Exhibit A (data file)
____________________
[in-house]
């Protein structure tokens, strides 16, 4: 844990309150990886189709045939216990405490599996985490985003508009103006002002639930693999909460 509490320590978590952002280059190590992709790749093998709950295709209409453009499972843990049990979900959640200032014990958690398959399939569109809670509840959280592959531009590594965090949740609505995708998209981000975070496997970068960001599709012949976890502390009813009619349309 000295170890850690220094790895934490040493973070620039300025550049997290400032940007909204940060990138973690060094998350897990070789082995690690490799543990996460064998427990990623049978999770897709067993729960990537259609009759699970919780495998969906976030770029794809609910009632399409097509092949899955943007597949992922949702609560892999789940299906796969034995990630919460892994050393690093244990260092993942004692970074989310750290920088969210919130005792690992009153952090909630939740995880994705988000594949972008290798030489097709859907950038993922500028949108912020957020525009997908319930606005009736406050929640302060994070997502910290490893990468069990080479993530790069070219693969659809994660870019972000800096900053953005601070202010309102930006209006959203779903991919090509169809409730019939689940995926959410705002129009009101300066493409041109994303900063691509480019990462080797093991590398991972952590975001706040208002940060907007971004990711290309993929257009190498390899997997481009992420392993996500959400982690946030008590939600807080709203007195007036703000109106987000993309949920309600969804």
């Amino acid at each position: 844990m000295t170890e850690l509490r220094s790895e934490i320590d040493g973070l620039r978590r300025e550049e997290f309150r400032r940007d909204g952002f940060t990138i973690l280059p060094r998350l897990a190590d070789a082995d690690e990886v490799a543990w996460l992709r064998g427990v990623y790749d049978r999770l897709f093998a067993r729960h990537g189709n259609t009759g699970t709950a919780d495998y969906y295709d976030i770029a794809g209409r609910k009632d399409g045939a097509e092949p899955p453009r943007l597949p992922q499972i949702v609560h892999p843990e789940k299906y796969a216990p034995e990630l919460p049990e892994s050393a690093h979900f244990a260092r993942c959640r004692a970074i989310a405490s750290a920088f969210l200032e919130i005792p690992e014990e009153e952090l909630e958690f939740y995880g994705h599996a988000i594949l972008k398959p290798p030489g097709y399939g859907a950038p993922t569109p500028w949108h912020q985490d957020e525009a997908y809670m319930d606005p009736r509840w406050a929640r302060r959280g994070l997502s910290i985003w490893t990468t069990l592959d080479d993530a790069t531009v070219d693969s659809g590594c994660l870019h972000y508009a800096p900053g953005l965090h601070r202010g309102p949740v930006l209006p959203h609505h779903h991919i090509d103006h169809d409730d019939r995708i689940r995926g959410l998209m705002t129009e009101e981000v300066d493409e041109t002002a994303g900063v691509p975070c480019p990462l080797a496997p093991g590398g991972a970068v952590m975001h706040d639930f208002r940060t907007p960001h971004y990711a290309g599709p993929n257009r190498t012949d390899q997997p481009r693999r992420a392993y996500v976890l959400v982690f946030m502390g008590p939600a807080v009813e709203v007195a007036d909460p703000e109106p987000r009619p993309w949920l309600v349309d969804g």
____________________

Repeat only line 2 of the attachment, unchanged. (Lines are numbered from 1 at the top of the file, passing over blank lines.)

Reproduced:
């Protein structure tokens, strides 16, 4: 844990309150990886189709045939216990405490599996985490985003508009103006002002639930693999909460 509490320590978590952002280059190590992709790749093998709950295709209409453009499972843990049990979900959640200032014990958690398959399939569109809670509840959280592959531009590594965090949740609505995708998209981000975070496997970068960001599709012949976890502390009813009619349309 000295170890850690220094790895934490040493973070620039300025550049997290400032940007909204940060990138973690060094998350897990070789082995690690490799543990996460064998427990990623049978999770897709067993729960990537259609009759699970919780495998969906976030770029794809609910009632399409097509092949899955943007597949992922949702609560892999789940299906796969034995990630919460892994050393690093244990260092993942004692970074989310750290920088969210919130005792690992009153952090909630939740995880994705988000594949972008290798030489097709859907950038993922500028949108912020957020525009997908319930606005009736406050929640302060994070997502910290490893990468069990080479993530790069070219693969659809994660870019972000800096900053953005601070202010309102930006209006959203779903991919090509169809409730019939689940995926959410705002129009009101300066493409041109994303900063691509480019990462080797093991590398991972952590975001706040208002940060907007971004990711290309993929257009190498390899997997481009992420392993996500959400982690946030008590939600807080709203007195007036703000109106987000993309949920309600969804």